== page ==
Thunder silenced: R.I.P. Arturo Gatti

I am crushed. Cold. Stunned. Hurt.

The Gatti/Ward trilogy rekindled my love for boxing.

The Gatti/Ward trilogy rekindled my love for boxing.

Thunder is gone.


SAO PAULO — Police in Brazil say former boxing champion Arturo Gatti has been found dead in a hotel room in the northeastern state of Pernambuco.

Police investigator Edislon Alves told The Associated Press that the body of the former junior welterweight champ was discovered Saturday morning in the posh seaside resort of Porto de Galinhas, where he arrived on Friday with his wife and 1-year-old son.

Alves said police were investigating. It was unclear how the 37-year-old Canadian died.

A spokeswoman for the public safety department said Gatti’s wife and son were unhurt.

“There were no bullet or stab wounds on his body, but police did find blood stains on the floor,” the spokeswoman said.

Gatti (40-9, 31 KOs) was best known for his all-action style, which was epitomized in his classic trilogy with Micky Ward in 2002 and 2003.

It’s why Gatti was a fixture at Boardwalk Hall in Atlantic City, N.J., where he drew huge crowds and fought many times, including the final nine fights of his career.

In his first fight after the Ward trilogy — which Gatti won 2-1 — he captured a world title in his second division, outpointing Gianluca Branco for the vacant WBC junior welterweight title.

Apparently foul play is suspected, and I’m sure the details will come out soon enough.

But for now, I’m as shaken as I can be. I’ve always liked boxing — I can remember renting the video of the Hagler/Leonard fight when I was a kid — but I fell back in love with the sport because of Gatti. His incredible trilogy with Irish Micky Ward, which Gatti won 2-1, brought me all the way back.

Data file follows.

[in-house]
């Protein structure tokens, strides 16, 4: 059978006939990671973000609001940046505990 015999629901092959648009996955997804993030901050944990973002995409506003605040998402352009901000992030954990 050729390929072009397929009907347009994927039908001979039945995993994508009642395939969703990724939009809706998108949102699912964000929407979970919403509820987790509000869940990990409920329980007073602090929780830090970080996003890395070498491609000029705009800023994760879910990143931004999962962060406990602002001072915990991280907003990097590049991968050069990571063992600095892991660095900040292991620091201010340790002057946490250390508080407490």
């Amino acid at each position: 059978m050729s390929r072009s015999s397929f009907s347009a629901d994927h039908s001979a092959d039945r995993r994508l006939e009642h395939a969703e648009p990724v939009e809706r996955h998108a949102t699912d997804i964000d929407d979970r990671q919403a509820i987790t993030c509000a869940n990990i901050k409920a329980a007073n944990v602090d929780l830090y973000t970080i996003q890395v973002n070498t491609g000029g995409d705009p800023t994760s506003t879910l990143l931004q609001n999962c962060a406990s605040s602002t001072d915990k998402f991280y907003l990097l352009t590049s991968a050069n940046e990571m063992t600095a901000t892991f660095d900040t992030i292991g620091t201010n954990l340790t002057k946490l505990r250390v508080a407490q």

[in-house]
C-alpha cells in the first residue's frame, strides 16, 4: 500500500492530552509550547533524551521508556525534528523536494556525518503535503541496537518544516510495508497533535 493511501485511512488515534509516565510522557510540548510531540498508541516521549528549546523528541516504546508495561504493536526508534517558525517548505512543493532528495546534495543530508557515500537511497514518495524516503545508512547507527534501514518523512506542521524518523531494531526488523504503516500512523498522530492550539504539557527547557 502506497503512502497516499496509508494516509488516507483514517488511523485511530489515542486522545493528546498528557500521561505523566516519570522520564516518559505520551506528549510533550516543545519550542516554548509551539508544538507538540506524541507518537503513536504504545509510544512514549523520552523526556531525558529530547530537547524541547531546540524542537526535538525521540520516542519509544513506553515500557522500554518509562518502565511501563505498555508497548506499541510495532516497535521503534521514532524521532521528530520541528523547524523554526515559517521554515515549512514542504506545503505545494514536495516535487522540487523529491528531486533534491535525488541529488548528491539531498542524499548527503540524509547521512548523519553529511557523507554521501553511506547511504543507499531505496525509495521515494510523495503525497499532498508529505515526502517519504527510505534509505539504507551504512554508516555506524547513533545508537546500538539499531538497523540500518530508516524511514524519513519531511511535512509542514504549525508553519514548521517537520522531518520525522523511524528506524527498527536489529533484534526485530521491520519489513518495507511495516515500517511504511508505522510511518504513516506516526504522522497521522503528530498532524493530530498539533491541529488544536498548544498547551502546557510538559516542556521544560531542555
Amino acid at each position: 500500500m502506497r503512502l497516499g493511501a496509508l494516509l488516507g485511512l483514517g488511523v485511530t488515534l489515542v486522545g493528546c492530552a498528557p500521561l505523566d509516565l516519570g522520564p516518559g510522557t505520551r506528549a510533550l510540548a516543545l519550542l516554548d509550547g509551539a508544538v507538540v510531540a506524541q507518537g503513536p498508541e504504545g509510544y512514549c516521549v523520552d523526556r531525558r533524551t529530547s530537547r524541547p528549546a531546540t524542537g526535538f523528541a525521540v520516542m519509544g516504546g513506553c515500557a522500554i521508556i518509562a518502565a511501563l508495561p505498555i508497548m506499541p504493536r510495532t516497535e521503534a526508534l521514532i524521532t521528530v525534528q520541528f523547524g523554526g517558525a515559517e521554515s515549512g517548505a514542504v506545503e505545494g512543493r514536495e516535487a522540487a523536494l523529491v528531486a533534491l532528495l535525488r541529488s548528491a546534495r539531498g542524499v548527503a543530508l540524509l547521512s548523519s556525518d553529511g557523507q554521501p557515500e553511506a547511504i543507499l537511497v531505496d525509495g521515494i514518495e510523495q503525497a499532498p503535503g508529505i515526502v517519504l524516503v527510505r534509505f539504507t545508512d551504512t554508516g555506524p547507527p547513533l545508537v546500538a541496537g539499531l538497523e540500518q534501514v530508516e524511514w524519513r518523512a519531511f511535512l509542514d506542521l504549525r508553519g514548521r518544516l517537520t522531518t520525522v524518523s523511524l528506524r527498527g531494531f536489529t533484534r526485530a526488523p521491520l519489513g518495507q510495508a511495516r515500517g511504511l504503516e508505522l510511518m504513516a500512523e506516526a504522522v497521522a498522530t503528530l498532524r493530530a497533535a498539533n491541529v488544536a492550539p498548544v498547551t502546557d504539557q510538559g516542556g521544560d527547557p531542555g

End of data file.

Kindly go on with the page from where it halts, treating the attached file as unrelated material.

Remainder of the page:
Gatti/Ward 1 is the most memorable of all of them, especially round 9 (the commentary of Jim Lampley, Larry Merchant and Manny Steward is INCREDIBLE), and though Gatti lost that fight, the respect and admiration the two men had for each other afterwards — doing the postfight, in-ring interview together and falling over themselves with compliments for the other — was exactly what every fan looks for, longs for, in sports. Gatti won the third fight despite breaking his right hand early in the fight, which was emblematic of most of his fights. Gatti was always willing to take two shots to land one, and his career was one that included improbable comeback after improbable comeback.

Gatti retired with diminishing skills in 2007, and I was always hopeful that he’d be able to stay away from the ring and not endure any more punishment.

Who knew that, in the end, he was always safer in the squared circle?

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Filed under Alex Podlogar, Arturo Gatti, Boxing, Designated Hitter, Sports, Sports columns, The Sanford Herald

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